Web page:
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Creator Nationality: Asian; Far East Asian; Chinese
Creator Dates/Places: China
Creator Active Place: China
Creator Name-CRT: China, Tangut Xia dynasty (1032-1227), early 13th century
Title: Thangka with Vighnantaka
Title Type: Primary
View: Full View
Creation Start Date: 1200
Creation End Date: 1233
Creation Date: early 13th century
Object Type: Textiles
Materials and Techniques: tapestry with narrow tabby border near bottom; silk and pearls
Dimensions: Overall: 102.3cm x 74cm
AMICA Contributor: The Cleveland Museum of Art
Owner Location: Cleveland, Ohio, USA
ID Number: 1992.72
Credit Line: Purchase from the J. H. Wade Fund
Context: The Buddhist deity Vighnantaka plays a protective role, destroying obstacles that stand in the way of spiritual enlightenment. Fierce and extremely powerful in appearance, he holds a noose in his left hand and a sword in his right, while standing on theprostrate bodies of the god Shiva and the elephant-headed god Ganesha. Engulfing all three is an aureole of flames through which members of Vighnantaka's entourage charge, brandishing weapons. The scene, including the aureole, is supported on a lotus throne and set within a floral vine scroll. Beneath the lotus throne are five dakinis (demigoddesses embodying wisdom) flanked by smaller figures of Vighnantaka. Above the central scene are the Five Transcendent Buddhas. A scrolling floral vine with flowers supporting Buddhist symbols borders the entire thangka (icon). The Tibetan style of this work reflects the close ethnic and cultural ties that linked Tibetans with the Tangut peoples of Tangut Xia. Not only did Tibetan Buddhism predominate in these regions, but during the late twelfth and early thirteenth centuries, Tibetan clerics served as imperial preceptors at the Tangut court. Tangut kesi (silk tapestry) are exceedingly rare. One, very similar in both design and style, includes the portrait of a knownTibetan historian who died in 1216. Because an inscription states that it was woven as a gift for him, it was probably made before his death. A third kesi with the figure of Green Tara was excavated in the former Xixia territories, from the ruins of thegarrison city of Khara Khoto. Not only does it share a number of decorative elements with this Vighnantaka thangka, but the trapeze shape common to the two typically occurs in Tangut painted icons as well. A.W.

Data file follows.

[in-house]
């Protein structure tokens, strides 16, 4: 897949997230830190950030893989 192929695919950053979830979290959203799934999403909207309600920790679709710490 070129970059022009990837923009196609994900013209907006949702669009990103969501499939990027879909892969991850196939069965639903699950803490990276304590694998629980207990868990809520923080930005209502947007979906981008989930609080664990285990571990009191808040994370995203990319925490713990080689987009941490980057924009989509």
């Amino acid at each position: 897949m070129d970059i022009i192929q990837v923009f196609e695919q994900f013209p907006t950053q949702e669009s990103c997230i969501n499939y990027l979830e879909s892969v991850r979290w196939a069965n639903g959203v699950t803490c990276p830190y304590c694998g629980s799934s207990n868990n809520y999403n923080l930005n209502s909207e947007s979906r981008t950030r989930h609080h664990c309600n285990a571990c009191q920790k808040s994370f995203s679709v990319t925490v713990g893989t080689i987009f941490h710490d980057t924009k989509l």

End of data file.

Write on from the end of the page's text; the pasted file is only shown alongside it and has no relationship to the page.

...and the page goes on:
AMICA ID: CMA_.1992.72
AMICA Library Year: 1998
Media Metadata Rights:
Copyright, The Cleveland Museum of Art
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